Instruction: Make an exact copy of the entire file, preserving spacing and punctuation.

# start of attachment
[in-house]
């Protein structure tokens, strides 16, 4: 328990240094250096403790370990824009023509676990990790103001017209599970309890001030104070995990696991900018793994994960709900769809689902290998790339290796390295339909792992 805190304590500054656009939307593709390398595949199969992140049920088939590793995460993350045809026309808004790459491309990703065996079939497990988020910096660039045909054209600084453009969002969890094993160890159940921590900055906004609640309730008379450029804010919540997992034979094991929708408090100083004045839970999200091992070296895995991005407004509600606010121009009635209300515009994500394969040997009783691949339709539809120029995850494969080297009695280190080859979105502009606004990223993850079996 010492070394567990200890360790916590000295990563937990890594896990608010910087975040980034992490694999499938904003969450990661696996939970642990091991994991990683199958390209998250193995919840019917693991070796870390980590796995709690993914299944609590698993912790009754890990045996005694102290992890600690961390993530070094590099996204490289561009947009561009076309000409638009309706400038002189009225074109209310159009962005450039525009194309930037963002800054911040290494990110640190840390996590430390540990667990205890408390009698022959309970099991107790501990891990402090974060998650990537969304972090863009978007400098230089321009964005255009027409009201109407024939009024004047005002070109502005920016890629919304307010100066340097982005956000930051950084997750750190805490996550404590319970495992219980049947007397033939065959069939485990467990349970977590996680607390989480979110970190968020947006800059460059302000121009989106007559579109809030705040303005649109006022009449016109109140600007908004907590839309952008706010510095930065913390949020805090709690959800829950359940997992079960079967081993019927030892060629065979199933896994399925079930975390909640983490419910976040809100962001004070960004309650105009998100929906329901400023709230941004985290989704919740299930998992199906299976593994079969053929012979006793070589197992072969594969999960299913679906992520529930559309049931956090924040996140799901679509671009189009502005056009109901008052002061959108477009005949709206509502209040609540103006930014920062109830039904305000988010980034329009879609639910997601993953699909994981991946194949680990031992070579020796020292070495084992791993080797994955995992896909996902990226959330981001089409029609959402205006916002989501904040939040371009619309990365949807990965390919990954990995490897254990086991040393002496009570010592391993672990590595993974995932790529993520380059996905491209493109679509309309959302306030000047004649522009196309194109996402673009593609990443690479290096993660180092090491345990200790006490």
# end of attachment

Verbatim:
[in-house]
């Protein structure tokens, strides 16, 4: 328990240094250096403790370990824009023509676990990790103001017209599970309890001030104070995990696991900018793994994960709900769809689902290998790339290796390295339909792992 805190304590500054656009939307593709390398595949199969992140049920088939590793995460993350045809026309808004790459491309990703065996079939497990988020910096660039045909054209600084453009969002969890094993160890159940921590900055906004609640309730008379450029804010919540997992034979094991929708408090100083004045839970999200091992070296895995991005407004509600606010121009009635209300515009994500394969040997009783691949339709539809120029995850494969080297009695280190080859979105502009606004990223993850079996 010492070394567990200890360790916590000295990563937990890594896990608010910087975040980034992490694999499938904003969450990661696996939970642990091991994991990683199958390209998250193995919840019917693991070796870390980590796995709690993914299944609590698993912790009754890990045996005694102290992890600690961390993530070094590099996204490289561009947009561009076309000409638009309706400038002189009225074109209310159009962005450039525009194309930037963002800054911040290494990110640190840390996590430390540990667990205890408390009698022959309970099991107790501990891990402090974060998650990537969304972090863009978007400098230089321009964005255009027409009201109407024939009024004047005002070109502005920016890629919304307010100066340097982005956000930051950084997750750190805490996550404590319970495992219980049947007397033939065959069939485990467990349970977590996680607390989480979110970190968020947006800059460059302000121009989106007559579109809030705040303005649109006022009449016109109140600007908004907590839309952008706010510095930065913390949020805090709690959800829950359940997992079960079967081993019927030892060629065979199933896994399925079930975390909640983490419910976040809100962001004070960004309650105009998100929906329901400023709230941004985290989704919740299930998992199906299976593994079969053929012979006793070589197992072969594969999960299913679906992520529930559309049931956090924040996140799901679509671009189009502005056009109901008052002061959108477009005949709206509502209040609540103006930014920062109830039904305000988010980034329009879609639910997601993953699909994981991946194949680990031992070579020796020292070495084992791993080797994955995992896909996902990226959330981001089409029609959402205006916002989501904040939040371009619309990365949807990965390919990954990995490897254990086991040393002496009570010592391993672990590595993974995932790529993520380059996905491209493109679509309309959302306030000047004649522009196309194109996402673009593609990443690479290096993660180092090491345990200790006490």